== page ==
47. The Discovery

Directed by Charlie McDowell, starring Jason Segel, Robert Redford, and Rooney Mara

46. How To Be A Latin Lover

Directed by Ken Marino, starring Eugenio Derbez, Salma Hayek, and Rob Lowe

45. The Zookeeper’s Wife

Directed by Niki Caro, starring Jessica Chastain and Daniel Bruhl

44. The Beguiled

Directed by Sofia Coppola, starring Nicole Kidman, Kirsten Dunst, and Colin Farrell

43. Wilson

Directed by Craig Johnson, starring Woody Harrelson and Laura Dern

42. The Florida Project

Directed by Sean Baker, starring Brooklynn Prince and Willem Dafoe

41. Girl’s Trip

Directed by Malcolm D. Lee, starring Tiffany Haddish, Jada Pinkett Smith, Regina Hall, and Queen Latifah

40. The Hero

Directed by Brett Haley, starring Sam Elliot and Laura Prepon

39. I Don’t Feel At Home In This World Anymore

Directed by Macon Blair, starring Melanie Lynskey and Elijah Wood

38. The Lost City Of Z

Directed by James Gray, starring Charlie Hunnam, Robert Pattinson, and Sienna Miller

37. Split

Directed by M. Night Shymalan, starring James McAvoy and Haley Lu Richardson

36. I, Tonya

Directed by Craig Gillespie, starring Margot Robbie, Allison Janney, and Sebastian Stan

35. Marjorie Prime

Directed by Michael Almereyda, starring Lois Smith, Jon Hamm, Geena Davis, and Tim Robbins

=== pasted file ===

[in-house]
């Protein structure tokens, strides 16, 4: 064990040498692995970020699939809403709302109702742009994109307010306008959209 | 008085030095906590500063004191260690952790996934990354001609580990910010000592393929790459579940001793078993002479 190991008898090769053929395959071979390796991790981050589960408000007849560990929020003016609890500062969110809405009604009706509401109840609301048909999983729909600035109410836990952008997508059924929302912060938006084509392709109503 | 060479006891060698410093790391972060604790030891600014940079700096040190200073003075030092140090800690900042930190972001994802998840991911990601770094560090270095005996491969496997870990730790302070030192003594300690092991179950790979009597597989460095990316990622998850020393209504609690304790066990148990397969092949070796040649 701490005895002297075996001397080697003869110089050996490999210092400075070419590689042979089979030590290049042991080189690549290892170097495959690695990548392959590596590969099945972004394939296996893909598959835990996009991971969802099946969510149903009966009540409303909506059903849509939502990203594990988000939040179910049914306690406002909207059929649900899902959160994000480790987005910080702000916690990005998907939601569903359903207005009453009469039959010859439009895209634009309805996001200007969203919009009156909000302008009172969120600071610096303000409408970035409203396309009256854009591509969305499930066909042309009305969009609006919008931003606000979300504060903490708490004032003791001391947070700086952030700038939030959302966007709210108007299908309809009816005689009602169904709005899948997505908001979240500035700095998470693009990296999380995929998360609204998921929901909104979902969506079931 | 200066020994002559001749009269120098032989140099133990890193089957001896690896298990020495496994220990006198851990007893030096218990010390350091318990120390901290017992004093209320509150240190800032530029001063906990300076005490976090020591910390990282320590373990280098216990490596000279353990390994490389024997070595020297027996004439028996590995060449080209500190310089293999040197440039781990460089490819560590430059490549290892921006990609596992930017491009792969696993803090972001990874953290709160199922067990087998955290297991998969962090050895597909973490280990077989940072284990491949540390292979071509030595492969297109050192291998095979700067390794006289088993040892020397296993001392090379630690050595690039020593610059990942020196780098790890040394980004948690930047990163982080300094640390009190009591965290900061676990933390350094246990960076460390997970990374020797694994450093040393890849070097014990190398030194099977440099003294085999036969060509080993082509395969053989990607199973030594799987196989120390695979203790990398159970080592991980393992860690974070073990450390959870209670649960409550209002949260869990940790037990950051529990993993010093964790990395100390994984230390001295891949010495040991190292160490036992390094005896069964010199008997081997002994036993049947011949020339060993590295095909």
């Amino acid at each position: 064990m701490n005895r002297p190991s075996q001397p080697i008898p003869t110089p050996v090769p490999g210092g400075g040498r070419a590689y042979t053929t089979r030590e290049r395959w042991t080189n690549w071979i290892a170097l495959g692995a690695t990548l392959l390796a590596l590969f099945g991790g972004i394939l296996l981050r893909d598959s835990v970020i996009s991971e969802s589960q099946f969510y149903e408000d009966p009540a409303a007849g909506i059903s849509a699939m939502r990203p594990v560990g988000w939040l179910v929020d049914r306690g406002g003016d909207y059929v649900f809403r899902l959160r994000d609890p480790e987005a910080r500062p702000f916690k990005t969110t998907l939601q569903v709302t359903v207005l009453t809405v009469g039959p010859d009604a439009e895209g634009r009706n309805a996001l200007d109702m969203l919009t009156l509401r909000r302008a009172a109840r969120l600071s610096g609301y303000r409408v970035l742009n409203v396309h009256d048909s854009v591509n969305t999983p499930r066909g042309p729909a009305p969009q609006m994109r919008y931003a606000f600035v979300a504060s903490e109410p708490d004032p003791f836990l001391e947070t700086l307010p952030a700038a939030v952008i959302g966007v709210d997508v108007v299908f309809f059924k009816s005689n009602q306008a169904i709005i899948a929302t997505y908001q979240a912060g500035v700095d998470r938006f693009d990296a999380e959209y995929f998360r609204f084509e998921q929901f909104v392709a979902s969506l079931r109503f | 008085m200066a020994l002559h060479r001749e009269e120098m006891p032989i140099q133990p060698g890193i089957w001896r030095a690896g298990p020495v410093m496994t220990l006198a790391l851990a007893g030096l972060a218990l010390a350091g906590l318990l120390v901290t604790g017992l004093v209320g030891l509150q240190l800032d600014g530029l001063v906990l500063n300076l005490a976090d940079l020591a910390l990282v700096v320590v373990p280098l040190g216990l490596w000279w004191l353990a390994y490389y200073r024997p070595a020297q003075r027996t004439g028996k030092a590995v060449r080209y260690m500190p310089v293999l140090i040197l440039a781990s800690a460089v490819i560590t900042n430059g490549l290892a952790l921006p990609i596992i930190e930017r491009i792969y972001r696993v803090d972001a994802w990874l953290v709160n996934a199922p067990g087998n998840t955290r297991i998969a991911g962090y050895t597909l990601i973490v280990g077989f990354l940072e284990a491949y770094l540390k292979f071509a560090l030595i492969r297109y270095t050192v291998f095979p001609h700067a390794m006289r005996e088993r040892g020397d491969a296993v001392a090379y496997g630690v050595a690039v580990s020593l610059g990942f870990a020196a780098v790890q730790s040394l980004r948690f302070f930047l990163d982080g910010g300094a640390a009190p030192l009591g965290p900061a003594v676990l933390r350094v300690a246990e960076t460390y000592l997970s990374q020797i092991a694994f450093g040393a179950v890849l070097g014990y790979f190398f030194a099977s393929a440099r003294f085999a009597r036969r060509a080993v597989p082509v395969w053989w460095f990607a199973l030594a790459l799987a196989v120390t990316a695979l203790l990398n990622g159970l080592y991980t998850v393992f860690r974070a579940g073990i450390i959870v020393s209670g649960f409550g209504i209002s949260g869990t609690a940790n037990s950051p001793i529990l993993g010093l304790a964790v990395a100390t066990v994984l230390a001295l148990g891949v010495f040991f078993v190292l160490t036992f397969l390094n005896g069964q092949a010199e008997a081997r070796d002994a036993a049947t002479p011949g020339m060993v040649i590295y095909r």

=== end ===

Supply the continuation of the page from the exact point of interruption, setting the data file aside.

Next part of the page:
34. Free Fire

Directed by Ben Wheatley, starring Brie Larson, Cillian Murphy, Armie Hammer, and Sharlto Copley

33. Three Billboards Outside Ebbing, Missouri

Directed by Martin McDonagh, starring Frances McDormand, Sam Rockwell, Woody Harrelson, and Lukas Hedges

32. Beatriz At Dinner

Directed by Miguel Arteta, starring Salma Hayek and John Lithgow

31. Mudbound

Directed by Dee Rees, starring Jason Clarke, Mary J Blige, Carey Mulligan, Jonathan Banks, Rob Morgan, and Jason Mitchell

30. Good Time

Directed by The Safdie Brothers, starring Robert Pattinson and Benny Safdie

29. Jim And Andy: The Great Beyond

Directed by Chris Smith, starring Jim Carrey

28. Lucky

Directed by John Carroll Lynch, starring Harry Dean Stanton, David Lynch, and Ron Livingston

27. T2: Trainspotting

Directed by Danny Boyle, starring Ewan McGregor, Jonny Lee Miller, and Ewen Bremner

26. The Trip To Spain

Directed by Michael Winterbottom, starring Steve Coogan and Rob Brydon

25. Spider-Man: Homecoming

Directed by Jon Watts, starring Tom Holland and Michael Keaton

24. Logan Lucky